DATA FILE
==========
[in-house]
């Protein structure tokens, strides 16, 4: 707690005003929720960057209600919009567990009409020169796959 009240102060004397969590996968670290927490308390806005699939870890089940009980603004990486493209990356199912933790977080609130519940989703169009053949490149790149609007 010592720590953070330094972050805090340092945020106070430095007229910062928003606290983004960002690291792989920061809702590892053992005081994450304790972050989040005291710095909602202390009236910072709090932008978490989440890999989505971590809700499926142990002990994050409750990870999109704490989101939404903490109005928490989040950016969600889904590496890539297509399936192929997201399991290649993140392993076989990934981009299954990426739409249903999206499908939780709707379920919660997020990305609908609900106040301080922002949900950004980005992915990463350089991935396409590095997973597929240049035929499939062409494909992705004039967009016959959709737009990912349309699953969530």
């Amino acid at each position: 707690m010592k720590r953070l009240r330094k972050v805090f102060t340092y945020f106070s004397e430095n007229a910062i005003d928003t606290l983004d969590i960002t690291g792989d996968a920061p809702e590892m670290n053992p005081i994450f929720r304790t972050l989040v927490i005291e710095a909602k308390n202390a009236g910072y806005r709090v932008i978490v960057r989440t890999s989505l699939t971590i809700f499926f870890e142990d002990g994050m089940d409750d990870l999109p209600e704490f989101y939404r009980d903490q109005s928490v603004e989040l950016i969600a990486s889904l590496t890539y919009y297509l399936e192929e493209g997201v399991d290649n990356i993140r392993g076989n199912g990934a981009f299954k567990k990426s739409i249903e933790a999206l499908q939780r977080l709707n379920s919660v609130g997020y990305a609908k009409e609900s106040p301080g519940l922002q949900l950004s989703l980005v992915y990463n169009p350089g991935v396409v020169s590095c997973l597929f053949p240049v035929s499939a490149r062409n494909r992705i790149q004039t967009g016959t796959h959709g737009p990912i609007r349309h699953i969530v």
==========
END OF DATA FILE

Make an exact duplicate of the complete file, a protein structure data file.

[in-house]
């Protein structure tokens, strides 16, 4: 707690005003929720960057209600919009567990009409020169796959 009240102060004397969590996968670290927490308390806005699939870890089940009980603004990486493209990356199912933790977080609130519940989703169009053949490149790149609007 010592720590953070330094972050805090340092945020106070430095007229910062928003606290983004960002690291792989920061809702590892053992005081994450304790972050989040005291710095909602202390009236910072709090932008978490989440890999989505971590809700499926142990002990994050409750990870999109704490989101939404903490109005928490989040950016969600889904590496890539297509399936192929997201399991290649993140392993076989990934981009299954990426739409249903999206499908939780709707379920919660997020990305609908609900106040301080922002949900950004980005992915990463350089991935396409590095997973597929240049035929499939062409494909992705004039967009016959959709737009990912349309699953969530």
């Amino acid at each position: 707690m010592k720590r953070l009240r330094k972050v805090f102060t340092y945020f106070s004397e430095n007229a910062i005003d928003t606290l983004d969590i960002t690291g792989d996968a920061p809702e590892m670290n053992p005081i994450f929720r304790t972050l989040v927490i005291e710095a909602k308390n202390a009236g910072y806005r709090v932008i978490v960057r989440t890999s989505l699939t971590i809700f499926f870890e142990d002990g994050m089940d409750d990870l999109p209600e704490f989101y939404r009980d903490q109005s928490v603004e989040l950016i969600a990486s889904l590496t890539y919009y297509l399936e192929e493209g997201v399991d290649n990356i993140r392993g076989n199912g990934a981009f299954k567990k990426s739409i249903e933790a999206l499908q939780r977080l709707n379920s919660v609130g997020y990305a609908k009409e609900s106040p301080g519940l922002q949900l950004s989703l980005v992915y990463n169009p350089g991935v396409v020169s590095c997973l597929f053949p240049v035929s499939a490149r062409n494909r992705i790149q004039t967009g016959t796959h959709g737009p990912i609007r349309h699953i969530v």